When he was in the U.S. House, he voted against the Smithsonian, against expanding the U.S. Patent Office, against federal spending for improved roads and railroads. He felt people who used the roads and railroads should pay for them, not everyone else. He supported cutting salaries of Congressmen, including himself. He proposed a homestead bill that would give small plots of undeveloped land to new settlers in the west. If they cleared it and farmed it for five years, they would receive full ownership. Business opposed this bill, however, so it did not pass.
As Governor of Tennessee, he proposed expansion of public education and the homestead act, but the governor of the state had little power, so he could not get anything through the state Congress.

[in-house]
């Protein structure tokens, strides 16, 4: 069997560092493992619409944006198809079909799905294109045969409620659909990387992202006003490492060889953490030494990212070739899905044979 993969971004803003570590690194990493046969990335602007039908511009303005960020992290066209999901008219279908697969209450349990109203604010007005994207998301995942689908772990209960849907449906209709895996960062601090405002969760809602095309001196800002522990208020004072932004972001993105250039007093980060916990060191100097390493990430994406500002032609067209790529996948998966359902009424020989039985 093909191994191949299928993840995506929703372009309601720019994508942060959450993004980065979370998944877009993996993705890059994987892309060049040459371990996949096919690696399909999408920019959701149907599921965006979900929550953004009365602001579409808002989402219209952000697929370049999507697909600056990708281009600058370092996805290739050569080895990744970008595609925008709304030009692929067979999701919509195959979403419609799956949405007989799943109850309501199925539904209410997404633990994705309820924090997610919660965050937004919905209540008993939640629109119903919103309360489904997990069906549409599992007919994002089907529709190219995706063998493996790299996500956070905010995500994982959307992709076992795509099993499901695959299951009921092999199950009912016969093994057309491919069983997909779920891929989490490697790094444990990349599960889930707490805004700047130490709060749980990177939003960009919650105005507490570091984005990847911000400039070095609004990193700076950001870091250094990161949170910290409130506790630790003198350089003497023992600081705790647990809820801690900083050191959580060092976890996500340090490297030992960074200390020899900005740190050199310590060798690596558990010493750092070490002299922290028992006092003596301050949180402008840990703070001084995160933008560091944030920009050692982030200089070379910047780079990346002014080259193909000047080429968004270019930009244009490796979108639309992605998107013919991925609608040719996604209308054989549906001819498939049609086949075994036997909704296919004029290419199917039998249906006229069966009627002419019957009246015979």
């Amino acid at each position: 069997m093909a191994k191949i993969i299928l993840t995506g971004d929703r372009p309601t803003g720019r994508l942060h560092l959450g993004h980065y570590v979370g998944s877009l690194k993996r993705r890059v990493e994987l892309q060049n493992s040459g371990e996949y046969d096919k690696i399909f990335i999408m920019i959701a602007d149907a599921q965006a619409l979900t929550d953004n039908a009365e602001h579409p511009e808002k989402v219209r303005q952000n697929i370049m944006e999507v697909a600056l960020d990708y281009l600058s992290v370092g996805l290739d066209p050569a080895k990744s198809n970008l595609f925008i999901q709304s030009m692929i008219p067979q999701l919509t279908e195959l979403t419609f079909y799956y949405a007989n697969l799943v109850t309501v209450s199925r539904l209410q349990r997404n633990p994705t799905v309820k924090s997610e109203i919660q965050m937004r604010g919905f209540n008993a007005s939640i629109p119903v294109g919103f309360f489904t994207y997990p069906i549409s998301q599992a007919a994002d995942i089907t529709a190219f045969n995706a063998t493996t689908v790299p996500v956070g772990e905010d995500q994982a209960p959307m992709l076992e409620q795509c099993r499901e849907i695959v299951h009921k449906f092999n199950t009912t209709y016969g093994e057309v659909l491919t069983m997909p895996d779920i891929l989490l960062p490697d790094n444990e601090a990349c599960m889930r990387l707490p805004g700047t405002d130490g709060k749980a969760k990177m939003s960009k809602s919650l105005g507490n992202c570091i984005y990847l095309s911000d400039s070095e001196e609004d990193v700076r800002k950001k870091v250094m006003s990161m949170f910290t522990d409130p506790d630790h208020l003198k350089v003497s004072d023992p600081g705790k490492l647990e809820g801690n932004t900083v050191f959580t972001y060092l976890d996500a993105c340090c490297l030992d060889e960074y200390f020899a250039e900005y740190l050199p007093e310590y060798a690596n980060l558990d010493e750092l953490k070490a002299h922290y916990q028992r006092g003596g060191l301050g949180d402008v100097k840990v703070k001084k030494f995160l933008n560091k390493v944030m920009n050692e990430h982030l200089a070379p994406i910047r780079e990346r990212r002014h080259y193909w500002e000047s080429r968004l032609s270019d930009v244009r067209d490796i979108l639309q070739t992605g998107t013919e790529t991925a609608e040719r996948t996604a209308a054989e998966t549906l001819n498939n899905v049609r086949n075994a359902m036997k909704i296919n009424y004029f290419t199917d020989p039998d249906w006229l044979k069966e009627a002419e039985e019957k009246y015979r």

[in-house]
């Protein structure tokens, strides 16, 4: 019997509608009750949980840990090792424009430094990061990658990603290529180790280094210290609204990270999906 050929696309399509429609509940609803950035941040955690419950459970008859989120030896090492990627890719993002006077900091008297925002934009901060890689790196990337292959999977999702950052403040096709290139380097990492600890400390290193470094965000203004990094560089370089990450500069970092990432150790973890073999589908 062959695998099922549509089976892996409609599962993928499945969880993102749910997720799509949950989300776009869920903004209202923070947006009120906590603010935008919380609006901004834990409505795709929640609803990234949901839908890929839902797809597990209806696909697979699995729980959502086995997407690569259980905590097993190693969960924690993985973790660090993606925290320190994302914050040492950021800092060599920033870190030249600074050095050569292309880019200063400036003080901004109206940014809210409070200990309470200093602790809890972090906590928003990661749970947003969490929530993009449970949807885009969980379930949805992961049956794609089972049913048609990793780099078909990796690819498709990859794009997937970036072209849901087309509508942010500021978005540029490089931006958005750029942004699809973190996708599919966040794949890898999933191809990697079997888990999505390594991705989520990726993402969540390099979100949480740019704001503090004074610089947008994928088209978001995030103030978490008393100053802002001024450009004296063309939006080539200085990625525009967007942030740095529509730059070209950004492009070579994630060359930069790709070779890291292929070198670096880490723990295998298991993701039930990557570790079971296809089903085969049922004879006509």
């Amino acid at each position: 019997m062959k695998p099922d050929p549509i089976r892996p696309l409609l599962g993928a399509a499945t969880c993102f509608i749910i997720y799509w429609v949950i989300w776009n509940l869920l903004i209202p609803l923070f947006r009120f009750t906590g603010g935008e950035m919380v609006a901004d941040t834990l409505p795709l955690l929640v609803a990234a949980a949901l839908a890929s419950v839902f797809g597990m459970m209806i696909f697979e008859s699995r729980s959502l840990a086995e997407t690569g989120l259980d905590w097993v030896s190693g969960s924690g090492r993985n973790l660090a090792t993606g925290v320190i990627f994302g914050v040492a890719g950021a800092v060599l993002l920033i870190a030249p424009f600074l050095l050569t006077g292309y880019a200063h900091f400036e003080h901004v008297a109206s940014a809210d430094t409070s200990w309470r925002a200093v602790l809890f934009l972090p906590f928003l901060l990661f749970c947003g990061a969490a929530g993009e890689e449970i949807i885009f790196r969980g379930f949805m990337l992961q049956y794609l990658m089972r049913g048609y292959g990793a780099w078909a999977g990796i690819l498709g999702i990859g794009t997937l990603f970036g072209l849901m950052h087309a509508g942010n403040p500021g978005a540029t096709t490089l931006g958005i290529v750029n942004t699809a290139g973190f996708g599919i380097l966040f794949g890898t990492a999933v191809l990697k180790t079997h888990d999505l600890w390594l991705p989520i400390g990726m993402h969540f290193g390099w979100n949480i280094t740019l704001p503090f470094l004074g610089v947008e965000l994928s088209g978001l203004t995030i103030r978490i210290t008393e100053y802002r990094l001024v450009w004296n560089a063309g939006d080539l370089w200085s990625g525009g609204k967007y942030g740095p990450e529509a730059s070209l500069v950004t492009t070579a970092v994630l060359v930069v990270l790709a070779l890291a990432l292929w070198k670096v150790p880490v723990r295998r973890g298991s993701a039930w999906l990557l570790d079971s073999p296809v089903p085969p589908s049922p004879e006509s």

In the U.S. Senate, he still wanted to pass his homestead bill. This time railroad companies opposed his bill because they were getting grants from the federal government for the land. Southern political leaders were also still opposed to the bill. They thought the bill would be a way to break up potential plantations that might be cultivated property with slaves. Both houses passed it, but President Buchanan vetoed it. Two years later, Congress passed it again and Lincoln signed it into law.
Johnson generally voted with the south, but he disagreed on secession.